Social Science Information and Public Policy Making
He examines patterns in the actual use of survey data by agency officials and explores key organizational factors, such as the compatibility of information with various bureaucratic interests. He discusses the preoccupation of public officials with bureaucratic issues regarding the ownership and control of information, identifies the incentives that prompt bureaucrats to pass along new information and the government officials' difficulties in developing policies and programs for meeting national needs. Rich notes that studies of knowledge inquiry systems, found in the research literature of many social science disciplines have been dominated by a "rationalistic bias." This "bias" is expressed in terms of the belief that the act of acquiring information will automatically lead to its use, in turn, automatically leading to improved policy or decisions. He contends that empirical studies of how information is actually used do not support the assumptions of rational choice theory. The new chapter also discusses types of information, knowledge, and use; prospects for the development of learning organizations in government; and the politics of expertise.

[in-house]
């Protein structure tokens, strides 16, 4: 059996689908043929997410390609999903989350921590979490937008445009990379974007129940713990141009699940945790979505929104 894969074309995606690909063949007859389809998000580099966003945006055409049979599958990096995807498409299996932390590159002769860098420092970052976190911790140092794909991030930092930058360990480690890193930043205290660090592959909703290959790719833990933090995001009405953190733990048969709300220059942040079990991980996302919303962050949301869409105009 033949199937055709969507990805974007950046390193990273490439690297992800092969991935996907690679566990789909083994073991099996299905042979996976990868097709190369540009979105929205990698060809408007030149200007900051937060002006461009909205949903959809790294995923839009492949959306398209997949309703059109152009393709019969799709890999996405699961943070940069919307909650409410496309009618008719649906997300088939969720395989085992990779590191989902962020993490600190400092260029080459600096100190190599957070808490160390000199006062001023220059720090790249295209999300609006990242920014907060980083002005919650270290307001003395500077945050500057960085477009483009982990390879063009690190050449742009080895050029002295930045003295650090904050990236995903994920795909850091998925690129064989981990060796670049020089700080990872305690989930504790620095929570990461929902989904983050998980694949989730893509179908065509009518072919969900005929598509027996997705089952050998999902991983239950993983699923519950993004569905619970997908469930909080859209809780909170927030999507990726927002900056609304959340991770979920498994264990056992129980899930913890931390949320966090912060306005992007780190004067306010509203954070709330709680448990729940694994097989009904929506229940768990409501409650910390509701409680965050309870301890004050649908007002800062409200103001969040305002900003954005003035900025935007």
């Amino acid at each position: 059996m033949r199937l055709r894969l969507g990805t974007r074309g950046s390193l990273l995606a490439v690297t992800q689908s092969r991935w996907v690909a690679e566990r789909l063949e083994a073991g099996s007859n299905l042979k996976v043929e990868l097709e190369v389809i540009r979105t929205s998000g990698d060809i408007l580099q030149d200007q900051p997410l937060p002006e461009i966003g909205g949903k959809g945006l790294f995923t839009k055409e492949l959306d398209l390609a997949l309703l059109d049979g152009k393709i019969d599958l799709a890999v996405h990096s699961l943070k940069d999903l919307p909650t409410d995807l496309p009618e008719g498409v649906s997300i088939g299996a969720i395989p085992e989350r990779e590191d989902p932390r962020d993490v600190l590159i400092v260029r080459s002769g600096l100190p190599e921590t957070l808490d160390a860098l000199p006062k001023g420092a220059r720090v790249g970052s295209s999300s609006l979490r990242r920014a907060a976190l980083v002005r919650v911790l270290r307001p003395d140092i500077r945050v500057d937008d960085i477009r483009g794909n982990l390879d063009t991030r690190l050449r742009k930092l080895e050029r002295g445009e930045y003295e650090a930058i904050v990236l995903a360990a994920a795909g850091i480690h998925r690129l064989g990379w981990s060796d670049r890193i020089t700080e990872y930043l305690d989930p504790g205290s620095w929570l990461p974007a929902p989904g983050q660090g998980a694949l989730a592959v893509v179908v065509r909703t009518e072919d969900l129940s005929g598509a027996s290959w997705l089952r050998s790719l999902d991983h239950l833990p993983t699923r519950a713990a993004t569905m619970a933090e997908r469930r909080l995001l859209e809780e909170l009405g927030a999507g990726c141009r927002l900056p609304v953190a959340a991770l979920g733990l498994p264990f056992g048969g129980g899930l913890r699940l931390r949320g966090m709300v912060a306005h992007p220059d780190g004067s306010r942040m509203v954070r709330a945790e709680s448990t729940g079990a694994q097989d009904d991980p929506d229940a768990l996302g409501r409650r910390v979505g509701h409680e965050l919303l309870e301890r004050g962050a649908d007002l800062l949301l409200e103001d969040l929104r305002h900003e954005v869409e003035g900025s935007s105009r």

This book will be of interest to social scientists and public policy makers. Robert F. Rich is professor of law and political science at the University of Illinois at Urbana-Champaign. He is also professor in the Institute of Government and Public Affairs, and was the director of that Institute from 1986-1997. He is the founding editor of Knowledge: Creation, Diffusion, Utilization (now Science Communication).
- Paperback | 230 pages
- 151.9 x 228.1 x 14.7mm | 340.2g
- 01 Oct 2001
- Taylor & Francis Inc
- Transaction Publishers
- Somerset, United Kingdom
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